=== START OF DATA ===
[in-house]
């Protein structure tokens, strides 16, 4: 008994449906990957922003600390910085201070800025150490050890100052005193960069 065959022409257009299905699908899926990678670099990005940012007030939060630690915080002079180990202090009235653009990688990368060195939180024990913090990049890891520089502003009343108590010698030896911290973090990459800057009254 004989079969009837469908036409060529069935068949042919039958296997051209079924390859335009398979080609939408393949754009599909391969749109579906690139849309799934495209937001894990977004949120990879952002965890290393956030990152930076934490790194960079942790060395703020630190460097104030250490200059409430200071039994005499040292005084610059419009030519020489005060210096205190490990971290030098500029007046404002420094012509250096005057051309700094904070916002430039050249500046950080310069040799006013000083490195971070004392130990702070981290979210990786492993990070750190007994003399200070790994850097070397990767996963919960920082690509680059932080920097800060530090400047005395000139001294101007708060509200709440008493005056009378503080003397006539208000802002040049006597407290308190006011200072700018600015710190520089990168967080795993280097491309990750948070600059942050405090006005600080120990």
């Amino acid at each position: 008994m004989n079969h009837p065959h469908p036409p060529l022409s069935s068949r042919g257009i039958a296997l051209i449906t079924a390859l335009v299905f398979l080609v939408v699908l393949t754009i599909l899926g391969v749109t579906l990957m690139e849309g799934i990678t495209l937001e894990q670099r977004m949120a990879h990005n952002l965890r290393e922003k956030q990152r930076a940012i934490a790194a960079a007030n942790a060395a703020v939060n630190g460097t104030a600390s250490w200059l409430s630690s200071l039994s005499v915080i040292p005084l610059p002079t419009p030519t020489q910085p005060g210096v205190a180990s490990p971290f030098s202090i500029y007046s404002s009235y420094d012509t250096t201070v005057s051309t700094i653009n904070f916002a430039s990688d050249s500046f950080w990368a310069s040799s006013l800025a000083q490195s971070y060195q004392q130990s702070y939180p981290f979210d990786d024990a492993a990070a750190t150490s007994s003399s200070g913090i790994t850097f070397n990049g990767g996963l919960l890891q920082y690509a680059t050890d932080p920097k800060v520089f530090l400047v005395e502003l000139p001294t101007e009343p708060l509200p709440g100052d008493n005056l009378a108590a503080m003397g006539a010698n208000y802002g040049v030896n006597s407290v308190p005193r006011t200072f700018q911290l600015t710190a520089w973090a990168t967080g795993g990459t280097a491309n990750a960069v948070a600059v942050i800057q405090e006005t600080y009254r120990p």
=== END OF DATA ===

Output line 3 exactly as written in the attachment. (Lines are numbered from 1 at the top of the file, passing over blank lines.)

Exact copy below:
């Amino acid at each position: 008994m004989n079969h009837p065959h469908p036409p060529l022409s069935s068949r042919g257009i039958a296997l051209i449906t079924a390859l335009v299905f398979l080609v939408v699908l393949t754009i599909l899926g391969v749109t579906l990957m690139e849309g799934i990678t495209l937001e894990q670099r977004m949120a990879h990005n952002l965890r290393e922003k956030q990152r930076a940012i934490a790194a960079a007030n942790a060395a703020v939060n630190g460097t104030a600390s250490w200059l409430s630690s200071l039994s005499v915080i040292p005084l610059p002079t419009p030519t020489q910085p005060g210096v205190a180990s490990p971290f030098s202090i500029y007046s404002s009235y420094d012509t250096t201070v005057s051309t700094i653009n904070f916002a430039s990688d050249s500046f950080w990368a310069s040799s006013l800025a000083q490195s971070y060195q004392q130990s702070y939180p981290f979210d990786d024990a492993a990070a750190t150490s007994s003399s200070g913090i790994t850097f070397n990049g990767g996963l919960l890891q920082y690509a680059t050890d932080p920097k800060v520089f530090l400047v005395e502003l000139p001294t101007e009343p708060l509200p709440g100052d008493n005056l009378a108590a503080m003397g006539a010698n208000y802002g040049v030896n006597s407290v308190p005193r006011t200072f700018q911290l600015t710190a520089w973090a990168t967080g795993g990459t280097a491309n990750a960069v948070a600059v942050i800057q405090e006005t600080y009254r120990p």